Laparoscopic Retropubic Suspension

To help treat stress urinary incontinence, your surgeon may do a procedure called retropubic suspension. The surgery is done through small incisions in the belly. This type of surgery is called laparoscopic surgery. During the surgery, stitches (sutures) are used to firmly support the pelvic organs and help prevent urine from leaking out. Your surgery will take about 2 hours. You may need to do some things at home to prepare for surgery. Below are guidelines to help you get ready. If you have any questions, call your healthcare provider.

How should I prepare for the surgery?

The weeks before surgery

  • Tell your healthcare provider about aspirin and other medicines, vitamins, or herbs you take. Ask if you should stop taking them before surgery.

  • Stop smoking to help reduce your risks during and after surgery.

  • If you have been given any prescriptions to fill, do this before surgery.

The night before surgery

  • You may be asked to give yourself an enema. This cleans out your bowels for surgery. You’ll be told how to do it should you need it.

  • You will be given directions about eating and drinking before surgery. Be sure to follow these directions. Don't eat, drink, or chew anything, as instructed. This includes water and chewing gum. But if you’ve been told to take any medicines, swallow them with small sips of water. 

The day of surgery

Arrive at the hospital a few hours before surgery as directed. Have someone drive you there who can also stay during the surgery and drive you home. At the hospital, you will be asked to read and sign a form giving the surgeon permission to do the surgery. This form is called an informed consent. Read the form carefully and ask questions if something is not clear. Make sure all your questions are answered before you sign the form. Your temperature and blood pressure will be taken. In some cases, tests may be done. Then, 1 or more IV (intravenous) lines will be placed. These lines are used to give you fluids and medicines before, during, and after surgery. Some of your pubic hair may be removed. You may also have snug elastic stockings put on your legs to help prevent blood clots.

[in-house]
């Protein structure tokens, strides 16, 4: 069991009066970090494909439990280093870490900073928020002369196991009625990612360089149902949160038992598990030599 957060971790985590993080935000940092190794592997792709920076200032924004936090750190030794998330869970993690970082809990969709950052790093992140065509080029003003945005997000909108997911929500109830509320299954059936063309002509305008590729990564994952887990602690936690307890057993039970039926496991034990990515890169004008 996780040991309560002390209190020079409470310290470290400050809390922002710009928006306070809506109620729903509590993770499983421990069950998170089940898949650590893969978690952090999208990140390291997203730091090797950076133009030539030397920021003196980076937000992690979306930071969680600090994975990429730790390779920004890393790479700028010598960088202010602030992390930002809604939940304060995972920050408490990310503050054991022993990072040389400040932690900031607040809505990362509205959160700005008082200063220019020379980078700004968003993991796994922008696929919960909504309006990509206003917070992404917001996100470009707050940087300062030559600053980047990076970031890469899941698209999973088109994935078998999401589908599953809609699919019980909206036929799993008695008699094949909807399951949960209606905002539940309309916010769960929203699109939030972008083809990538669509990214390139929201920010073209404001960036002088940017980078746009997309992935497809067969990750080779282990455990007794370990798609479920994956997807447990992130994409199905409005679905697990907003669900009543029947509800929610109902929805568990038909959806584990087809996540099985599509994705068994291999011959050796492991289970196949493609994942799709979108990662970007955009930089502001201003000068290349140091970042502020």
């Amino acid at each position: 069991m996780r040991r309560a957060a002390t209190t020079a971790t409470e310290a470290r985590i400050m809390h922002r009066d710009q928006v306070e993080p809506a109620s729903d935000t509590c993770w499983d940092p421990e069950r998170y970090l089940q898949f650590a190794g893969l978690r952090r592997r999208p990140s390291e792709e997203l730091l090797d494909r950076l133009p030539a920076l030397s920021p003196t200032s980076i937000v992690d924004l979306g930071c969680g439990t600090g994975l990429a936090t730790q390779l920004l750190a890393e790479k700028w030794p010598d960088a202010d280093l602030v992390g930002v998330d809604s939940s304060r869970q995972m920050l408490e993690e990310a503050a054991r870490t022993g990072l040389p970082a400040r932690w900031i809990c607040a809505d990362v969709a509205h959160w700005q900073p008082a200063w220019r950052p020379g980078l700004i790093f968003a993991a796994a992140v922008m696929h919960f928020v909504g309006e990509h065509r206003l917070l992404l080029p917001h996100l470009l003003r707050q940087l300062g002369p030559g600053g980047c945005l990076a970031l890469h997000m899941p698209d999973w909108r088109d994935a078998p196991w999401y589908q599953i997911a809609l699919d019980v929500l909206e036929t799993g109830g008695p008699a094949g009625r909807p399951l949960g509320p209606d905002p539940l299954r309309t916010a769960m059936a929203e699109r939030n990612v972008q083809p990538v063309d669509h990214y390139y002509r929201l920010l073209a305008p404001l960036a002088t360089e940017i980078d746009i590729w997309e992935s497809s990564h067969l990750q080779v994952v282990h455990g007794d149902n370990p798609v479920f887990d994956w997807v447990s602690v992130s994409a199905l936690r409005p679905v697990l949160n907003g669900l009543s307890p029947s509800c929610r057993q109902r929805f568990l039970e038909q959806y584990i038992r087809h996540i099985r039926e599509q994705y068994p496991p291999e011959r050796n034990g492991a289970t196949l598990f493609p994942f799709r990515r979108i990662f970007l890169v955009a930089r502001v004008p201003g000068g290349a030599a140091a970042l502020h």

About anesthesia

To keep you pain-free during surgery, you’ll receive anesthesia. General anesthesia puts you in a sleep-like state. Regional anesthesia numbs the lower part of your body. Local anesthesia numbs the area that will be operated on. Before surgery, you’ll meet with the anesthesiologist or nurse anesthetist. They can tell you what kind of anesthesia you will receive and answer questions you may have.

What happens during the procedure?

  • Small cuts (incisions) are made in the belly.

  • A thin, telescope-like tool (laparoscope) is put into the belly through one of the cuts. This lets the surgeon look inside your body.

  • The surgeon does the surgery through the other small cuts. Stitches are put through the tissue next to the vagina to help support the urethra and bladder and keep them firmly in place. This helps keep the urethra from moving down and opening by accident.

  • The cuts are closed with sutures, staples, or surgical tape.

Front view of female abdomen showing possible laparoscopic incision sites in pelvic area.
About 2–4 small incisions are made in the belly.
Side view cross section of female pelvis showing retropubic suspension.

What are the risks and possible complications?

The risks and complications of this procedure may include:

  • Infection

  • Bleeding

  • Risks of anesthesia

  • Blood clots

  • Damage to nerves, muscles, bladder, or nearby pelvic structures

  • Trouble urinating

  • Urinary urgency

Online Medical Reviewer: Donna Freeborn PhD CNM FNP
Online Medical Reviewer: Marc Greenstein MD
Online Medical Reviewer: Raymond Kent Turley BSN MSN RN
Date Last Reviewed: 3/1/2022
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